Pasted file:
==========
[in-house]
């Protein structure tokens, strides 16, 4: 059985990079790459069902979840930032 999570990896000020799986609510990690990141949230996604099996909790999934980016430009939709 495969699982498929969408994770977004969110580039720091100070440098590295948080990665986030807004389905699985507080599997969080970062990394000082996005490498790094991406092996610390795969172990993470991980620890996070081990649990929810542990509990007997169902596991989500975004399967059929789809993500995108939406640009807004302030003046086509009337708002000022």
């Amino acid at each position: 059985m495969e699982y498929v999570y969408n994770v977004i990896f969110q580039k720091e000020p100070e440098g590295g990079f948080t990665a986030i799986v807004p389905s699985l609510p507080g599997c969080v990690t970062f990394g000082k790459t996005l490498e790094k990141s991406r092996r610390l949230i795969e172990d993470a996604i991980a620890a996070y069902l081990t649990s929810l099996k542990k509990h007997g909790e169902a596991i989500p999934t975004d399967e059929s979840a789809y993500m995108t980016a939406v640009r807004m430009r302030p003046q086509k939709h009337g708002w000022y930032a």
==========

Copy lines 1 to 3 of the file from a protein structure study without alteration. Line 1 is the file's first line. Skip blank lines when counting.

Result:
[in-house]
């Protein structure tokens, strides 16, 4: 059985990079790459069902979840930032 999570990896000020799986609510990690990141949230996604099996909790999934980016430009939709 495969699982498929969408994770977004969110580039720091100070440098590295948080990665986030807004389905699985507080599997969080970062990394000082996005490498790094991406092996610390795969172990993470991980620890996070081990649990929810542990509990007997169902596991989500975004399967059929789809993500995108939406640009807004302030003046086509009337708002000022």
């Amino acid at each position: 059985m495969e699982y498929v999570y969408n994770v977004i990896f969110q580039k720091e000020p100070e440098g590295g990079f948080t990665a986030i799986v807004p389905s699985l609510p507080g599997c969080v990690t970062f990394g000082k790459t996005l490498e790094k990141s991406r092996r610390l949230i795969e172990d993470a996604i991980a620890a996070y069902l081990t649990s929810l099996k542990k509990h007997g909790e169902a596991i989500p999934t975004d399967e059929s979840a789809y993500m995108t980016a939406v640009r807004m430009r302030p003046q086509k939709h009337g708002w000022y930032a």